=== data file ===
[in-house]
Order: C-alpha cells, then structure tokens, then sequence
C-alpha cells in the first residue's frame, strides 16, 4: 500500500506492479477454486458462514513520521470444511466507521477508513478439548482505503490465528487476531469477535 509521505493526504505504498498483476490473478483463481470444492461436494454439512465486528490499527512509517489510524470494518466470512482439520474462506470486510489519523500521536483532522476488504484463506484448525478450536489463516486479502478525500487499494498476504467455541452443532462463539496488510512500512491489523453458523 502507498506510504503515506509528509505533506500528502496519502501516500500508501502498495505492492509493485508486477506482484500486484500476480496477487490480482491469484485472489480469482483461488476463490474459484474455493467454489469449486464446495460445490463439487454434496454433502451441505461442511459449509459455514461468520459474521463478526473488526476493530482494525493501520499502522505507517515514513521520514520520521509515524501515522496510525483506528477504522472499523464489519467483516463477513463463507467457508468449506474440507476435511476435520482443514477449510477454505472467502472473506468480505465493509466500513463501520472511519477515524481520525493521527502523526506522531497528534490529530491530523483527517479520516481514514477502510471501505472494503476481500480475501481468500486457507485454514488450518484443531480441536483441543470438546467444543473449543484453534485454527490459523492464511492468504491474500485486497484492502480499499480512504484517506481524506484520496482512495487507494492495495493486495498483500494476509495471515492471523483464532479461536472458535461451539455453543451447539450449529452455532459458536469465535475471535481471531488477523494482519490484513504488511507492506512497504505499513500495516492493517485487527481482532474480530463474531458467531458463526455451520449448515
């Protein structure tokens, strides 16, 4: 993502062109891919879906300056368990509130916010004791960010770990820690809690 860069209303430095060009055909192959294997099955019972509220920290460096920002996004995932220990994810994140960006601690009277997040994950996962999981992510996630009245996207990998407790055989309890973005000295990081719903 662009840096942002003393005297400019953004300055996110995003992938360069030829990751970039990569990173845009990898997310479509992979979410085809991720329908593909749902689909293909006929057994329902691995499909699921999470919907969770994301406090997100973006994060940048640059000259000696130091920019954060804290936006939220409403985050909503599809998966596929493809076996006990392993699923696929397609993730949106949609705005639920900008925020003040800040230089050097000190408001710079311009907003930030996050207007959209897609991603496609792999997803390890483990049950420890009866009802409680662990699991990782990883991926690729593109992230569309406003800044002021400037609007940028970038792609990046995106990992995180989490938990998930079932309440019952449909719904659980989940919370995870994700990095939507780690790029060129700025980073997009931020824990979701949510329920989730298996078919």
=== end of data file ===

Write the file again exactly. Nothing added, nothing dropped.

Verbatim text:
[in-house]
Order: C-alpha cells, then structure tokens, then sequence
C-alpha cells in the first residue's frame, strides 16, 4: 500500500506492479477454486458462514513520521470444511466507521477508513478439548482505503490465528487476531469477535 509521505493526504505504498498483476490473478483463481470444492461436494454439512465486528490499527512509517489510524470494518466470512482439520474462506470486510489519523500521536483532522476488504484463506484448525478450536489463516486479502478525500487499494498476504467455541452443532462463539496488510512500512491489523453458523 502507498506510504503515506509528509505533506500528502496519502501516500500508501502498495505492492509493485508486477506482484500486484500476480496477487490480482491469484485472489480469482483461488476463490474459484474455493467454489469449486464446495460445490463439487454434496454433502451441505461442511459449509459455514461468520459474521463478526473488526476493530482494525493501520499502522505507517515514513521520514520520521509515524501515522496510525483506528477504522472499523464489519467483516463477513463463507467457508468449506474440507476435511476435520482443514477449510477454505472467502472473506468480505465493509466500513463501520472511519477515524481520525493521527502523526506522531497528534490529530491530523483527517479520516481514514477502510471501505472494503476481500480475501481468500486457507485454514488450518484443531480441536483441543470438546467444543473449543484453534485454527490459523492464511492468504491474500485486497484492502480499499480512504484517506481524506484520496482512495487507494492495495493486495498483500494476509495471515492471523483464532479461536472458535461451539455453543451447539450449529452455532459458536469465535475471535481471531488477523494482519490484513504488511507492506512497504505499513500495516492493517485487527481482532474480530463474531458467531458463526455451520449448515
């Protein structure tokens, strides 16, 4: 993502062109891919879906300056368990509130916010004791960010770990820690809690 860069209303430095060009055909192959294997099955019972509220920290460096920002996004995932220990994810994140960006601690009277997040994950996962999981992510996630009245996207990998407790055989309890973005000295990081719903 662009840096942002003393005297400019953004300055996110995003992938360069030829990751970039990569990173845009990898997310479509992979979410085809991720329908593909749902689909293909006929057994329902691995499909699921999470919907969770994301406090997100973006994060940048640059000259000696130091920019954060804290936006939220409403985050909503599809998966596929493809076996006990392993699923696929397609993730949106949609705005639920900008925020003040800040230089050097000190408001710079311009907003930030996050207007959209897609991603496609792999997803390890483990049950420890009866009802409680662990699991990782990883991926690729593109992230569309406003800044002021400037609007940028970038792609990046995106990992995180989490938990998930079932309440019952449909719904659980989940919370995870994700990095939507780690790029060129700025980073997009931020824990979701949510329920989730298996078919």